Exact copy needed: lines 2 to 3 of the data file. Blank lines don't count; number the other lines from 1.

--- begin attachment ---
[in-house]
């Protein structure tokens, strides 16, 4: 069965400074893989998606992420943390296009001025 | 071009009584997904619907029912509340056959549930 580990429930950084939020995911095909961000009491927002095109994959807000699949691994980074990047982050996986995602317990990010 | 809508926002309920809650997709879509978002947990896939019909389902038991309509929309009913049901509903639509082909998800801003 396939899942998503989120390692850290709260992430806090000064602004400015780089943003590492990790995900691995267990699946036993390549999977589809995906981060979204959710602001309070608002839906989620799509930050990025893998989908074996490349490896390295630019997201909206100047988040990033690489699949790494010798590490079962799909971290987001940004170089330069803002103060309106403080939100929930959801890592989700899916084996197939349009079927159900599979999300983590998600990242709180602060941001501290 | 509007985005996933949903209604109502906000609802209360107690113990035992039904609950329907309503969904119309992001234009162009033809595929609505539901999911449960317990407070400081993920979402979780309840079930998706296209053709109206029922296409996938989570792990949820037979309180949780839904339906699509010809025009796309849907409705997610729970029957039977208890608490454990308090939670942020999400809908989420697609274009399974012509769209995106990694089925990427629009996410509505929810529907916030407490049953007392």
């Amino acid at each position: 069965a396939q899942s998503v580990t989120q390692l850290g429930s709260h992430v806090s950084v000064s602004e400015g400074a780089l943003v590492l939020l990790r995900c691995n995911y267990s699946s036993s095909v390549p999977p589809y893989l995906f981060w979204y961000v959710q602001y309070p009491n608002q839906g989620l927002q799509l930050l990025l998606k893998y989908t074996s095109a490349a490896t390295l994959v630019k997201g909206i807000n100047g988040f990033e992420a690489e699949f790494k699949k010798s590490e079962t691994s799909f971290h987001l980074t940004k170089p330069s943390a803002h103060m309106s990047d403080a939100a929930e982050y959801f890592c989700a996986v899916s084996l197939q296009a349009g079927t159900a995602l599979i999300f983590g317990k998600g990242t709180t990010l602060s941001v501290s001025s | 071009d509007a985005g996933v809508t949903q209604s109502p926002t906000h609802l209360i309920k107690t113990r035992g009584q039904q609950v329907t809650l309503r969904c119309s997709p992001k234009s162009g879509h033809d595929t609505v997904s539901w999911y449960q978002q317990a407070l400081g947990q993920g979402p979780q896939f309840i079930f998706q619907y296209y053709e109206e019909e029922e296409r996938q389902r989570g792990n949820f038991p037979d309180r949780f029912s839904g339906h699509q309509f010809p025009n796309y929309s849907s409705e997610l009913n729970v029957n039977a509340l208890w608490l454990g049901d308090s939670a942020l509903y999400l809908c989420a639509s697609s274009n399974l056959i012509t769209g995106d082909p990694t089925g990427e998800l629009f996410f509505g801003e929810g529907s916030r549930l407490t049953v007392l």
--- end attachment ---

């Protein structure tokens, strides 16, 4: 069965400074893989998606992420943390296009001025 | 071009009584997904619907029912509340056959549930 580990429930950084939020995911095909961000009491927002095109994959807000699949691994980074990047982050996986995602317990990010 | 809508926002309920809650997709879509978002947990896939019909389902038991309509929309009913049901509903639509082909998800801003 396939899942998503989120390692850290709260992430806090000064602004400015780089943003590492990790995900691995267990699946036993390549999977589809995906981060979204959710602001309070608002839906989620799509930050990025893998989908074996490349490896390295630019997201909206100047988040990033690489699949790494010798590490079962799909971290987001940004170089330069803002103060309106403080939100929930959801890592989700899916084996197939349009079927159900599979999300983590998600990242709180602060941001501290 | 509007985005996933949903209604109502906000609802209360107690113990035992039904609950329907309503969904119309992001234009162009033809595929609505539901999911449960317990407070400081993920979402979780309840079930998706296209053709109206029922296409996938989570792990949820037979309180949780839904339906699509010809025009796309849907409705997610729970029957039977208890608490454990308090939670942020999400809908989420697609274009399974012509769209995106990694089925990427629009996410509505929810529907916030407490049953007392």
């Amino acid at each position: 069965a396939q899942s998503v580990t989120q390692l850290g429930s709260h992430v806090s950084v000064s602004e400015g400074a780089l943003v590492l939020l990790r995900c691995n995911y267990s699946s036993s095909v390549p999977p589809y893989l995906f981060w979204y961000v959710q602001y309070p009491n608002q839906g989620l927002q799509l930050l990025l998606k893998y989908t074996s095109a490349a490896t390295l994959v630019k997201g909206i807000n100047g988040f990033e992420a690489e699949f790494k699949k010798s590490e079962t691994s799909f971290h987001l980074t940004k170089p330069s943390a803002h103060m309106s990047d403080a939100a929930e982050y959801f890592c989700a996986v899916s084996l197939q296009a349009g079927t159900a995602l599979i999300f983590g317990k998600g990242t709180t990010l602060s941001v501290s001025s | 071009d509007a985005g996933v809508t949903q209604s109502p926002t906000h609802l209360i309920k107690t113990r035992g009584q039904q609950v329907t809650l309503r969904c119309s997709p992001k234009s162009g879509h033809d595929t609505v997904s539901w999911y449960q978002q317990a407070l400081g947990q993920g979402p979780q896939f309840i079930f998706q619907y296209y053709e109206e019909e029922e296409r996938q389902r989570g792990n949820f038991p037979d309180r949780f029912s839904g339906h699509q309509f010809p025009n796309y929309s849907s409705e997610l009913n729970v029957n039977a509340l208890w608490l454990g049901d308090s939670a942020l509903y999400l809908c989420a639509s697609s274009n399974l056959i012509t769209g995106d082909p990694t089925g990427e998800l629009f996410f509505g801003e929810g529907s916030r549930l407490t049953v007392l």